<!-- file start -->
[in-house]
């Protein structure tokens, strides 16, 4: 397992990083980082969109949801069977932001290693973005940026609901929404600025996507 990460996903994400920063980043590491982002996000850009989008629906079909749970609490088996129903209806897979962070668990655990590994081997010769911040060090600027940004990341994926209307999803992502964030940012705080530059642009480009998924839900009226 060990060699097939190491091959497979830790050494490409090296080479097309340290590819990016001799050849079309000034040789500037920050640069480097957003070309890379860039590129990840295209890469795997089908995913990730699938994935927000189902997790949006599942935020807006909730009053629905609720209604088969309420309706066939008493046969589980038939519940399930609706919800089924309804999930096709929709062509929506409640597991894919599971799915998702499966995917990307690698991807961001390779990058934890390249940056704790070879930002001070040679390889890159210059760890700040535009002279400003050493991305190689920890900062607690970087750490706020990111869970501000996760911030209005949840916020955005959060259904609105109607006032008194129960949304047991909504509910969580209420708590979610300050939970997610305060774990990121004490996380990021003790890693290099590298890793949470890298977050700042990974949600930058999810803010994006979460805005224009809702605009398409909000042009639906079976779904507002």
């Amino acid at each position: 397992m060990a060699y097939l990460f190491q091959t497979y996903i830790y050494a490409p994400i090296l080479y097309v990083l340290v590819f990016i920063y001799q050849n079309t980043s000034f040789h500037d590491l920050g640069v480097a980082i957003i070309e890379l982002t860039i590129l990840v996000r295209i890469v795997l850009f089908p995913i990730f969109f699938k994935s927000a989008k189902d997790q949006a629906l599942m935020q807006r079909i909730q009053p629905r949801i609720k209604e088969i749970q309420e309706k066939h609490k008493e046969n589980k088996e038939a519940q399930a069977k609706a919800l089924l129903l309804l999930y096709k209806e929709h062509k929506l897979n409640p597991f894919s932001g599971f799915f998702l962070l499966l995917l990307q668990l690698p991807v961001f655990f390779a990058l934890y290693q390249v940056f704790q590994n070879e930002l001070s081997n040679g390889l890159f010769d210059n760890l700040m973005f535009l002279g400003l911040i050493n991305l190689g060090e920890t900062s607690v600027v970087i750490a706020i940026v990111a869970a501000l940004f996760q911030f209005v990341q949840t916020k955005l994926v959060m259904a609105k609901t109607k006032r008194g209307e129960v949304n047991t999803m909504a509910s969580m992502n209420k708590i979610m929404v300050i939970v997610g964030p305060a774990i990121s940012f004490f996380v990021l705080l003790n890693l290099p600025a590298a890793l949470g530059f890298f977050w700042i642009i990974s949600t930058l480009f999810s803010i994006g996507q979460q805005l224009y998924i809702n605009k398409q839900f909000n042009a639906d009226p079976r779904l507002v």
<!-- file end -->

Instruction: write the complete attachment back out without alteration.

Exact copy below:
[in-house]
């Protein structure tokens, strides 16, 4: 397992990083980082969109949801069977932001290693973005940026609901929404600025996507 990460996903994400920063980043590491982002996000850009989008629906079909749970609490088996129903209806897979962070668990655990590994081997010769911040060090600027940004990341994926209307999803992502964030940012705080530059642009480009998924839900009226 060990060699097939190491091959497979830790050494490409090296080479097309340290590819990016001799050849079309000034040789500037920050640069480097957003070309890379860039590129990840295209890469795997089908995913990730699938994935927000189902997790949006599942935020807006909730009053629905609720209604088969309420309706066939008493046969589980038939519940399930609706919800089924309804999930096709929709062509929506409640597991894919599971799915998702499966995917990307690698991807961001390779990058934890390249940056704790070879930002001070040679390889890159210059760890700040535009002279400003050493991305190689920890900062607690970087750490706020990111869970501000996760911030209005949840916020955005959060259904609105109607006032008194129960949304047991909504509910969580209420708590979610300050939970997610305060774990990121004490996380990021003790890693290099590298890793949470890298977050700042990974949600930058999810803010994006979460805005224009809702605009398409909000042009639906079976779904507002």
């Amino acid at each position: 397992m060990a060699y097939l990460f190491q091959t497979y996903i830790y050494a490409p994400i090296l080479y097309v990083l340290v590819f990016i920063y001799q050849n079309t980043s000034f040789h500037d590491l920050g640069v480097a980082i957003i070309e890379l982002t860039i590129l990840v996000r295209i890469v795997l850009f089908p995913i990730f969109f699938k994935s927000a989008k189902d997790q949006a629906l599942m935020q807006r079909i909730q009053p629905r949801i609720k209604e088969i749970q309420e309706k066939h609490k008493e046969n589980k088996e038939a519940q399930a069977k609706a919800l089924l129903l309804l999930y096709k209806e929709h062509k929506l897979n409640p597991f894919s932001g599971f799915f998702l962070l499966l995917l990307q668990l690698p991807v961001f655990f390779a990058l934890y290693q390249v940056f704790q590994n070879e930002l001070s081997n040679g390889l890159f010769d210059n760890l700040m973005f535009l002279g400003l911040i050493n991305l190689g060090e920890t900062s607690v600027v970087i750490a706020i940026v990111a869970a501000l940004f996760q911030f209005v990341q949840t916020k955005l994926v959060m259904a609105k609901t109607k006032r008194g209307e129960v949304n047991t999803m909504a509910s969580m992502n209420k708590i979610m929404v300050i939970v997610g964030p305060a774990i990121s940012f004490f996380v990021l705080l003790n890693l290099p600025a590298a890793l949470g530059f890298f977050w700042i642009i990974s949600t930058l480009f999810s803010i994006g996507q979460q805005l224009y998924i809702n605009k398409q839900f909000n042009a639906d009226p079976r779904l507002v």